“I have hope,” reflects Roumain. “And hope is America’s greatest national resource.”

— Lynn

Note: Click here to learn more about “Symphony for the Dance Floor” and other “Gammage Beyond” events presented by ASU Gammage in Tempe. And check your local PBS listings for days/times you can see “Children of Haiti” — a film for which DBR wrote the soundtrack — which will help you learn more about Haiti as we all remember the 2010 Haiti earthquake one year later.

Coming up: A touring production of “A Chorus Line” comes to Mesa and Phoenix this week

Photos from www.dbrmusic.com



From Senegal to Seeger

Michael J. Miles performs on banjo at the MIM this Wednesday

I’m told there’s a gentleman who has quite the diverse banjo repetoire, and will be playing seven of these babies Wednesday night at the Musical Instrument Museum in Phoenix — in a concert dubbed “From Senegal to Seeger.”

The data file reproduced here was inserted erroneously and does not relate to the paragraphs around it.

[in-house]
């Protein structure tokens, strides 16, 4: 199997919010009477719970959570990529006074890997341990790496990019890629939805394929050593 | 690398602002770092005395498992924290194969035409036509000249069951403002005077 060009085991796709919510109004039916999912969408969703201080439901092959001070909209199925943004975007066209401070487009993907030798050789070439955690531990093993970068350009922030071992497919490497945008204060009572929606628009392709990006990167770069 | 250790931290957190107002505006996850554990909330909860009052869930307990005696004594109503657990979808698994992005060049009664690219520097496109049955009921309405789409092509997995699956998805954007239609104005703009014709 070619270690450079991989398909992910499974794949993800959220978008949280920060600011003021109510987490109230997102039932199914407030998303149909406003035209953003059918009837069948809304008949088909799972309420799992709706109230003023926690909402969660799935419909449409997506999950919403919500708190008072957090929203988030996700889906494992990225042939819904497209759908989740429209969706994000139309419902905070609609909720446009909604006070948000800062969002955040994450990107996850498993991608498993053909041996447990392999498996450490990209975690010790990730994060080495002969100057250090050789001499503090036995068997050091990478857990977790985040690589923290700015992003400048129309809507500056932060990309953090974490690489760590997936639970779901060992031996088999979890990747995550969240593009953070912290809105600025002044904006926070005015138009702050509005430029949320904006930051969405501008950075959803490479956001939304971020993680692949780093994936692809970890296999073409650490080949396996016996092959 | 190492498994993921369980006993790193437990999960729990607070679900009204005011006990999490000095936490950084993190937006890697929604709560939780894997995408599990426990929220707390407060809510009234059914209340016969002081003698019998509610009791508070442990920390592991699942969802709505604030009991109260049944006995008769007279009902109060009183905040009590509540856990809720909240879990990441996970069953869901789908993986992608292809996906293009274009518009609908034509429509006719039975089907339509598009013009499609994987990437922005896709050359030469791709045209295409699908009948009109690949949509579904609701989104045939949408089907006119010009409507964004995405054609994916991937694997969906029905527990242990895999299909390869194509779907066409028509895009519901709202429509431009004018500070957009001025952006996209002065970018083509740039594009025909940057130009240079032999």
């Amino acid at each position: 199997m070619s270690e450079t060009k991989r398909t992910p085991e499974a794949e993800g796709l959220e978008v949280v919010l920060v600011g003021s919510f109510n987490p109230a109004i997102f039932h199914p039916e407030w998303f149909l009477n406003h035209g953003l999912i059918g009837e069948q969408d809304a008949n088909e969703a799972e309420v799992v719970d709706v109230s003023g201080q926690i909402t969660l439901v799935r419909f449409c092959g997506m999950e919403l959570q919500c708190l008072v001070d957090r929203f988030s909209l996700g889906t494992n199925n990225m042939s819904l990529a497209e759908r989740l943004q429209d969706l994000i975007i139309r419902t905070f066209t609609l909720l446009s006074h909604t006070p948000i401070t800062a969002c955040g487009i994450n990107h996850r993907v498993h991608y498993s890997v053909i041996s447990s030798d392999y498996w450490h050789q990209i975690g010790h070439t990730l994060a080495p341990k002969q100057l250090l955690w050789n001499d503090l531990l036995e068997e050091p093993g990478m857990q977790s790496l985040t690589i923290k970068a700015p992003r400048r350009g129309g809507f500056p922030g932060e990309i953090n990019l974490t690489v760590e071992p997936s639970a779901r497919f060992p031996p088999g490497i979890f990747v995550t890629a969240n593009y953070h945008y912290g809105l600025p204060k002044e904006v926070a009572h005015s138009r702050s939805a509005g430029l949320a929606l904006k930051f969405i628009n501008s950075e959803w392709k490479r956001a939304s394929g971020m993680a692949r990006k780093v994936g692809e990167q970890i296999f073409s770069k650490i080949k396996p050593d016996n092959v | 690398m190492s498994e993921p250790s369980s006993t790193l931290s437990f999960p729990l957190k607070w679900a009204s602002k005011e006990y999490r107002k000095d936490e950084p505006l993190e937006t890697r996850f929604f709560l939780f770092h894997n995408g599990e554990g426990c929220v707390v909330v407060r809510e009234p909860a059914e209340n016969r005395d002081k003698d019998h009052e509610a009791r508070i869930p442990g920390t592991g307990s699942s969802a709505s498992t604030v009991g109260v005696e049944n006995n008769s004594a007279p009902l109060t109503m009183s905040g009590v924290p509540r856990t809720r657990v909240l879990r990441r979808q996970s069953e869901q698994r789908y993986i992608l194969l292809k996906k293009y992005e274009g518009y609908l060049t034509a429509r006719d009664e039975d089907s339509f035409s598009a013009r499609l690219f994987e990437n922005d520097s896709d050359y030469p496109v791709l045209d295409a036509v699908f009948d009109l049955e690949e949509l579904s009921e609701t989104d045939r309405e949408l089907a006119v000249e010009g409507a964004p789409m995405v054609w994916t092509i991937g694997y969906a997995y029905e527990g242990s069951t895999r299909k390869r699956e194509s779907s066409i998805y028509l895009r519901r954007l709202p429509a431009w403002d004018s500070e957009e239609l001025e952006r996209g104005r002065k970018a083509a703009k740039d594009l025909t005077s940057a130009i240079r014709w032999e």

He’s Michael J. Miles — musician, composer and musical playwright. Think J.S. Bach. Woody Guthrie. And wordsmiths like Walt Whitman too. They’re all part of this picker’s performance art.

Michael J. Miles sports an impressive banjo collection

Miles’ concert is described as a sort of “social and political portrait of America.” And it makes me wonder. Is there some odd alignment of banjo playing with brilliance?

I ask because only yesterday morning I witnessed Renaissance man Steve Martin playing banjo on CBS News Sunday Morning. Martin also spoke of his experiences with art and his newest novel, titled “An Object of Beauty.”

The banjo has its own special sort of beauty

If you’ve never considered the banjo itself, or the music it makes possible, an object of beauty — it might be time for you to experience the banjo up close and personal.